Creating jobs for lakhs of educated Bengali youth is a tough task for the Mamata government which is trying hard to attract investments and industries. However, CM Mamata Banerji has taken up the critical issue of employment as one of her focus areas of governance.
In July 2015, West Bengal government declared it would appoint two lakh people in various positions like teachers and Group-C, Group-D staff in government offices in the state. The two lakh new appointments to be made included among others, 70,000 teachers and 60,000 each in Group-C and Group-D staff in government offices. Even as the time-frame for appointment of two lakh people was not specified, Didi said in July 2015 after a cabinet meeting that the process had already begun.
Employment opportunity for about 23 lakh people in West Bengal would be created in the MSME sector alone in the two years from 2015. According to CM, of the 23 lakh people, appointments would be given to nearly six lakh skilled labour. Out of 23 lakh job opportunities projected by the government between 2015-17 in the MSME sector, Mamata said that six lakh people would get jobs in 2015-16 and 17 lakh in 2016-17.
The creation of these massive employment opportunities would be possible because of her government's plan for a fresh investment of Rs 37,000 crore for the development of MSME and textile sectors. MSME projects would be set up in joint ventures or through PPP models enabling creation of huge employment opportunities directly or indirectly.
Many MSME clusters and at least ten textile hubs would come up in the state covering several districts to boost employment between 2015 and 2017. Unhelpful work culture Compared to other fast developing states, the industrial climate and office culture is not conducive to promote healthy competition.
The scourge of trade unionism and labour strikes continues to play havoc among the working class in Kolkata and other major cities of West Bengal. Despite the tall claims by the government, both the private and public sectors are unable to absorb the vast talent being turned out from varsities (and colleges) each year. Most of the educated Bengalis leave the state for better opportunities in other parts of the country.
Unless there is a concerted effort to promote a competitive spirit in the work culture and trade unions are disciplined, the present climate of industrial backwardness is set to continue in Bengal. And skilled and talented manpower will desert Bengal, more so in the future as industries keep away from the state due to unproductive labour force.
An estimated 18.5 million additional people, who are of an employable age, will be released between 2015 and 2022 in West Bengal. According to a report by National Skill Development Corporation (NSDC), the new addition of 18.5 million will put the total workforce to 31.8 million in Bengal by 2022.
The workforce in West Bengal is one of the highest in the country and population density at 1,029 persons per sq.km is the highest among states.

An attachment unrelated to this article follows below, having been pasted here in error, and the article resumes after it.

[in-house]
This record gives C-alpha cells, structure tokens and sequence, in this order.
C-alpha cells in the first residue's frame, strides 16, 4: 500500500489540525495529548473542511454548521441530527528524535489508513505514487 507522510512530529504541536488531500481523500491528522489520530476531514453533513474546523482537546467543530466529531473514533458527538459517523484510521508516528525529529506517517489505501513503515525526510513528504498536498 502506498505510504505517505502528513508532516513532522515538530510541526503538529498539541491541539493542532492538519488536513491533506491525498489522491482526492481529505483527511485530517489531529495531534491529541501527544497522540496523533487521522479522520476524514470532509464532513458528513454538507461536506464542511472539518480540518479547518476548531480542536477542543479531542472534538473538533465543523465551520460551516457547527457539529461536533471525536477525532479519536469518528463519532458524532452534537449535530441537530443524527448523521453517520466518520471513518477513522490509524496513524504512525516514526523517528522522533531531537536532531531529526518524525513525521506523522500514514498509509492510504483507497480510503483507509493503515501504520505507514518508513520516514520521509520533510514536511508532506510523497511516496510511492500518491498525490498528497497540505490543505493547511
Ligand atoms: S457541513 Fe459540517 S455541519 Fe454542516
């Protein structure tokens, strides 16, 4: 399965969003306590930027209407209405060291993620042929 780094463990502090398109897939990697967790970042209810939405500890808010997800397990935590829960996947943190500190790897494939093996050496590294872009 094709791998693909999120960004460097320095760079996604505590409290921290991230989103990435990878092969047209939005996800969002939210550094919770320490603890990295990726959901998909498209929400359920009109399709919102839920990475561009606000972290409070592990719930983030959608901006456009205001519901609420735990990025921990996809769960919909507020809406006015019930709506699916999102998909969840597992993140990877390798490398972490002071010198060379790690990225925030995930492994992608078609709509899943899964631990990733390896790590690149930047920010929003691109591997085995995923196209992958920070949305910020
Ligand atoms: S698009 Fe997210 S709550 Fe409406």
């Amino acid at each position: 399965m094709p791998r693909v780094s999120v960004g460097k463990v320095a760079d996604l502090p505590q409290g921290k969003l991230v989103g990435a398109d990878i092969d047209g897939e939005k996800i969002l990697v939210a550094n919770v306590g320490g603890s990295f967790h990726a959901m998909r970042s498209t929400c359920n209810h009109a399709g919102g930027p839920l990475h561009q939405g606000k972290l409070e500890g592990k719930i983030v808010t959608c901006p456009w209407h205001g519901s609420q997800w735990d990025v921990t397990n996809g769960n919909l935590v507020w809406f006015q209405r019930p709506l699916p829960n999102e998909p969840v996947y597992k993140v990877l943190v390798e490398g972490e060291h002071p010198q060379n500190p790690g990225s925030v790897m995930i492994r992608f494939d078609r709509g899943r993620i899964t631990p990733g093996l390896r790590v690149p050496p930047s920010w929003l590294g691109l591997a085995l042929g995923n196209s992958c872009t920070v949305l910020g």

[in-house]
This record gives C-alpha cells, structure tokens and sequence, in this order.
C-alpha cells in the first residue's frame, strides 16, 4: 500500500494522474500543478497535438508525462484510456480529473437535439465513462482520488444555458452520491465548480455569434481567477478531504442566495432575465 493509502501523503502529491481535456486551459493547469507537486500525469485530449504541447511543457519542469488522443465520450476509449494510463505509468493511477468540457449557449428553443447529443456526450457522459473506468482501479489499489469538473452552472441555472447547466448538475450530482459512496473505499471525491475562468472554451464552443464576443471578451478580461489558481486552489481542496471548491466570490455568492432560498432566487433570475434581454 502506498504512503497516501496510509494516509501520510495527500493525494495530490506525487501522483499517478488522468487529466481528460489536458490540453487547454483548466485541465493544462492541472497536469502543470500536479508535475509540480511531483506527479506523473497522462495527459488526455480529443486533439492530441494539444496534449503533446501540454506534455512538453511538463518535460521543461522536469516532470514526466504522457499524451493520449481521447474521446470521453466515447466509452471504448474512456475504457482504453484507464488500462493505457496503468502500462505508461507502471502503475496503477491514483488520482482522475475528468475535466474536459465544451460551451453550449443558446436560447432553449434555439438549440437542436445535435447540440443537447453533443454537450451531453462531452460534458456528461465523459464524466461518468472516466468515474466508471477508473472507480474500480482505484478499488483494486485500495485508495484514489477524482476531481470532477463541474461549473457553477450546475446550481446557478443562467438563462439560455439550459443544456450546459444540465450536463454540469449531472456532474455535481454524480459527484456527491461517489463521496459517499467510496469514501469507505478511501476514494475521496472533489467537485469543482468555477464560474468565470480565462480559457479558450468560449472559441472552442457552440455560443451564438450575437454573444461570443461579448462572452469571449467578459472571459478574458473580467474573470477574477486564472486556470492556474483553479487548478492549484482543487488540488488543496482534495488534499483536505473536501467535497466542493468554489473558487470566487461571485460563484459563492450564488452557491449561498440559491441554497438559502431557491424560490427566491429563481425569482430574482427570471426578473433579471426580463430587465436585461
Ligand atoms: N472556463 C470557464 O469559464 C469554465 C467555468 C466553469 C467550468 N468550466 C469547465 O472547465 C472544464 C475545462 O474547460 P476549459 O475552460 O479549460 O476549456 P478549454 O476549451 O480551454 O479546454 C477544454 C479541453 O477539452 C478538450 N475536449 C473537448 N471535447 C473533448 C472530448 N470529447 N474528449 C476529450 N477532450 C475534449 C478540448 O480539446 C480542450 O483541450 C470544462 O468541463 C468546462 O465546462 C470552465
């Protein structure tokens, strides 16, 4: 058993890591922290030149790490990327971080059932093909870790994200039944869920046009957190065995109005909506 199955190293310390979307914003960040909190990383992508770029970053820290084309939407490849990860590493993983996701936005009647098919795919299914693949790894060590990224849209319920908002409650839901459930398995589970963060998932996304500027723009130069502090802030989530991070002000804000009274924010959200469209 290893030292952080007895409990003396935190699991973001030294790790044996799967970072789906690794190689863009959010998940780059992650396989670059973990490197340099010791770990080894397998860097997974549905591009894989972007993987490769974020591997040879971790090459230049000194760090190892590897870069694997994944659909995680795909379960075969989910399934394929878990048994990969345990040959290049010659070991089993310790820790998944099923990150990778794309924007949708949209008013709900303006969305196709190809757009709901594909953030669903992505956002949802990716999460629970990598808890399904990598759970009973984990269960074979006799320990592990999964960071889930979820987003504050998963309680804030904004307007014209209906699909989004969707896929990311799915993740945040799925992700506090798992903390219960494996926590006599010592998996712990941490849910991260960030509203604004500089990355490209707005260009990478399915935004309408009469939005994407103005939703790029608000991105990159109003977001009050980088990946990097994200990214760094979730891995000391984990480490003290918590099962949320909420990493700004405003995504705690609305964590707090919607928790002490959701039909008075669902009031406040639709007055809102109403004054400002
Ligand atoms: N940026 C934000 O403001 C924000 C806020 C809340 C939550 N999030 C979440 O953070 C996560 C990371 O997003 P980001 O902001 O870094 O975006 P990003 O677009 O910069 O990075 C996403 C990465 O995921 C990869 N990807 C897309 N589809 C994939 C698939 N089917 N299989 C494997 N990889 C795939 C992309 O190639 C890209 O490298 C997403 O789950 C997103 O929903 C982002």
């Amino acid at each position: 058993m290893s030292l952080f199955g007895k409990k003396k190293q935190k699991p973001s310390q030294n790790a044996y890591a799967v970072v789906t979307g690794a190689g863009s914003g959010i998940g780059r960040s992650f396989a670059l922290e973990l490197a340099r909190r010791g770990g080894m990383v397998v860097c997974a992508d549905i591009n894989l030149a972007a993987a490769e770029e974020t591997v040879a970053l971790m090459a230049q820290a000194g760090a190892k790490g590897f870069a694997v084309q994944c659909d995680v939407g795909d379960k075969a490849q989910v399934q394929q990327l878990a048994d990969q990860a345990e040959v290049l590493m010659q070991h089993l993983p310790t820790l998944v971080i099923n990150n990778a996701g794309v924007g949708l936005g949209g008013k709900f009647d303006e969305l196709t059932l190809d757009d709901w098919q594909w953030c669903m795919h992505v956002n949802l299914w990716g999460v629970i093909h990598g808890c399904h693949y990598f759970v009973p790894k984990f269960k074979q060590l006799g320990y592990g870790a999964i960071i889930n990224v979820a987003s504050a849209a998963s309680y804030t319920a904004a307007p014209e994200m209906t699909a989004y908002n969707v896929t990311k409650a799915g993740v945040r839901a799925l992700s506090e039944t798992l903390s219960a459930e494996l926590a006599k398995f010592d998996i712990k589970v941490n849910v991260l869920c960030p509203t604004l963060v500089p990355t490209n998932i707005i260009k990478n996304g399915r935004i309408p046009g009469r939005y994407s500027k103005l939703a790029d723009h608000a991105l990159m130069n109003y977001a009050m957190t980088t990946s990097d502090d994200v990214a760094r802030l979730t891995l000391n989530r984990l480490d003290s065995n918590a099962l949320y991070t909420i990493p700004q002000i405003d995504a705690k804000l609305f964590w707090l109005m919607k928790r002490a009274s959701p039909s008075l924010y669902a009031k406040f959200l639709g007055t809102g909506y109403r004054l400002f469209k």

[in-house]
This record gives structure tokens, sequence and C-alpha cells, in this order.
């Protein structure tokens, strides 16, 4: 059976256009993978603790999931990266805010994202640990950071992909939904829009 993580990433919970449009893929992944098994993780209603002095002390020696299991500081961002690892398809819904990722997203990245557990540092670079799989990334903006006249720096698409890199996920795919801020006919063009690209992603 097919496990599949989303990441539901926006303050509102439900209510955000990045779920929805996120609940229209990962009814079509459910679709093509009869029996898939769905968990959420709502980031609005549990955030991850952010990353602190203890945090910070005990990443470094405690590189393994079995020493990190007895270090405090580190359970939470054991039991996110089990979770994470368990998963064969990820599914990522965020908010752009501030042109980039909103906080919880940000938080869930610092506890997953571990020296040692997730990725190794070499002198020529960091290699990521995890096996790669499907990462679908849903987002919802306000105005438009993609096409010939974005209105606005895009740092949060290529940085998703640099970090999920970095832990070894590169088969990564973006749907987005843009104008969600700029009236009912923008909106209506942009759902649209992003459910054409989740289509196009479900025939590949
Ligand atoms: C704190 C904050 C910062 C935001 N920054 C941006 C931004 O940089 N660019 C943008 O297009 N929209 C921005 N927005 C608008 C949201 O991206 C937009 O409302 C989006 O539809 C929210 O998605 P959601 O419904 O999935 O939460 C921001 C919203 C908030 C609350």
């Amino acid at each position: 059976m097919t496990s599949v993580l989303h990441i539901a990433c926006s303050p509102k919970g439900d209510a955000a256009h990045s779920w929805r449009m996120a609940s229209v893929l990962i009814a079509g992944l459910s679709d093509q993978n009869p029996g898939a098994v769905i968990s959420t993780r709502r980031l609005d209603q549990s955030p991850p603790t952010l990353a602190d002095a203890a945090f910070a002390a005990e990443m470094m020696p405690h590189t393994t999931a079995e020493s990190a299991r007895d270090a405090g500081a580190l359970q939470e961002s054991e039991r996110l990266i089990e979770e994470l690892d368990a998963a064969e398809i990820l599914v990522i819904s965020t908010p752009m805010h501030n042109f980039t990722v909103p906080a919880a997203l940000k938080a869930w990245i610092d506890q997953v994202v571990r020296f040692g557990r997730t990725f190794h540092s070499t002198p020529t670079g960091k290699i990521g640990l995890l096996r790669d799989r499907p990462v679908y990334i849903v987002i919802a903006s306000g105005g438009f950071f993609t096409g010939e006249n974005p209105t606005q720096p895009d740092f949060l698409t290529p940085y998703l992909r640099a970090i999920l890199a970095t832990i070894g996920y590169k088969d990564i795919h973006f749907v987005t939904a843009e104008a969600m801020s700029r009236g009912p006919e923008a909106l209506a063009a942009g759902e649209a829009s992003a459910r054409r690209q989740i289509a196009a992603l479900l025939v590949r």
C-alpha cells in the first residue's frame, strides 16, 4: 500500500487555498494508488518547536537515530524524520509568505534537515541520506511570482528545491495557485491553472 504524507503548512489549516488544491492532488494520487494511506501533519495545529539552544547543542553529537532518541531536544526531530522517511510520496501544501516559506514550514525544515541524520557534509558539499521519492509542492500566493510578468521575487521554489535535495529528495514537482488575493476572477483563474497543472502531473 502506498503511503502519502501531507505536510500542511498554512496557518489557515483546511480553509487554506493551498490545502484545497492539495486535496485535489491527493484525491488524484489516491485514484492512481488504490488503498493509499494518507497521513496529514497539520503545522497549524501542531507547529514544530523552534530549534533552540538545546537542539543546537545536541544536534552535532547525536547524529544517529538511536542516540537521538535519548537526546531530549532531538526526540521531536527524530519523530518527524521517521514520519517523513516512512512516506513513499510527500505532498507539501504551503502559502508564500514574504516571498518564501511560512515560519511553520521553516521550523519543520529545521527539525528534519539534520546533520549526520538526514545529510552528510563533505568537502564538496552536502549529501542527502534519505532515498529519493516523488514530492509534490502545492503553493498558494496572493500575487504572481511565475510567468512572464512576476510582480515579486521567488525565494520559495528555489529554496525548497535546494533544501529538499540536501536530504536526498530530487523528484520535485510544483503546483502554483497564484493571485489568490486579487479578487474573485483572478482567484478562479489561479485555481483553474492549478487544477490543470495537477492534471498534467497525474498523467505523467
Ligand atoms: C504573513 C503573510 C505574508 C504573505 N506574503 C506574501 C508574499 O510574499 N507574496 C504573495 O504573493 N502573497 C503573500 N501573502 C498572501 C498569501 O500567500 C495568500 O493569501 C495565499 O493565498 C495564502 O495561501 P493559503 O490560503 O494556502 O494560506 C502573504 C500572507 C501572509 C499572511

It is a cause for concern that by 2017, while the state will be able to employ just 4.49 lakh, the supply of youths coming out of higher education institutes is 11 lakh. Hence, the state will not have jobs for rest 6.51 lakh educated individuals unless they are trained in additional skills.
The employment scenario is worse for those who can be branded as semi-skilled and unskilled manpower with excess supply of 30.31 lakh people who may go jobless by the end of 2017 unless they are given skill-based training.
A study graph by NSDC clearly shows that between 1991 and 2011, there has been very little large-scale industrial growth in West Bengal. The maximum investment has been in the drugs, chemicals and petrochemicals category with Rs 22,069 crore invested during 1991 and 2011. In the iron and steel category, the total investment has been just Rs 14,000 crore from 1991 to 2011.
Though the state prides itself for the growth in the MSME sector, in reality the number of units fell from 42,635 in 2006 to 11,600 in 2010. There has been a slight improvement in 2012-14 with the number of units having gone up marginally to 13,446. The central industrial policy has laid a lot of emphasis on MSME growth to which the NSDC report has drawn the attention of the state.
The NSDC report suggests that the state has to focus on growth in manufacturing and services sectors immediately. This will ensure a sizeable expansion in jobs. With skills training, workers' output will increase and this will reflect in the gross value addition of the state.
Bengal government has been laying stress on developing the micro, small and medium enterprises (MSME) to create jobs in both urban and rural areas. The government has already set up more than 150 new clusters in three years in the MSME, handloom and khadi sector since 2011 (when Mamata took charge as CM). Chief Minister Mamata Banerjee had earlier posted on her Facebook page that these clusters will generate more than 4 lakh employment opportunities.
She had also posted that more than 35,000 new units in MSME sector have been set up with employment for around 3.20 lakh in 2011-2014. With the increasing demand to create more job opportunities, the MSME department had earlier launched its 'Shilpa Abhijan' initiative in the districts for entrepreneurs to start business on their own and develop MSME clusters.
The state labour department is continuously working to enlist more unemployed youth in the employment bank so that they could be provided with jobs. However, government officials said that departments like MSME, labour or industry could only work for developing the related industry only.
Whereas, the issue of skill development programme has become centralised in which the departments have nothing much to do. West Bengal technical education is working jointly with the labour training department to generate skilled manpower required for various industrial sectors.